Statistics New Zealand's annual survey of incomes has detected little growth.
The median weekly income from all sources for an individual rose $10 to $560 in the year to June 2012. That is a rise of 1.8 per cent, or 0.8 per cent after inflation.
The median income from wages and salaries rose just $6 or 0.7 per cent to $806 a week, the smallest increase since 1999.
But the average income for wage and salary earners rose 2.7 per cent to $922.
The disparity between the median and the average indicates that those on higher incomes are getting bigger increases than people on lower incomes, Council of Trade Unions economist Bill Rosenberg said.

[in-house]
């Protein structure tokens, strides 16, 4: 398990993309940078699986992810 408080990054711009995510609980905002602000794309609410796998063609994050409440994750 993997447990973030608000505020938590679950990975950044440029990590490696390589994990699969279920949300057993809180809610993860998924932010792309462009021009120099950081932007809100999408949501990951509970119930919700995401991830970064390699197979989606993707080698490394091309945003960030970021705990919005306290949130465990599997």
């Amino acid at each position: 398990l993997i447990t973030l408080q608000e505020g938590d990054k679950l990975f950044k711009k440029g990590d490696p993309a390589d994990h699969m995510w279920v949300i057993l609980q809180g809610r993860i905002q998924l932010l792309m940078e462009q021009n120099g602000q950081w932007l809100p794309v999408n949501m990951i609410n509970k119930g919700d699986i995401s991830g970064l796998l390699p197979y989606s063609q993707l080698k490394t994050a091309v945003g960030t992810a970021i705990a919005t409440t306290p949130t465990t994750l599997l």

Income from government transfers rose $8 or 2.8 per cent to $288, reflecting a higher proportion of superannuitants.
At the household level, the median income rose $15 to $1304, an increase of 1.2 per cent or 0.2 per cent after inflation.
To be in the top income quintile, earning over $1120 a week, the best strategy would be to be male, European, late 40s and have a bachelor's or higher degree.
University graduates earned 47 per cent more than the rest of the population over 15.
A gender gap remains.
Median hourly earnings for women are 90.7 per cent of the level for men.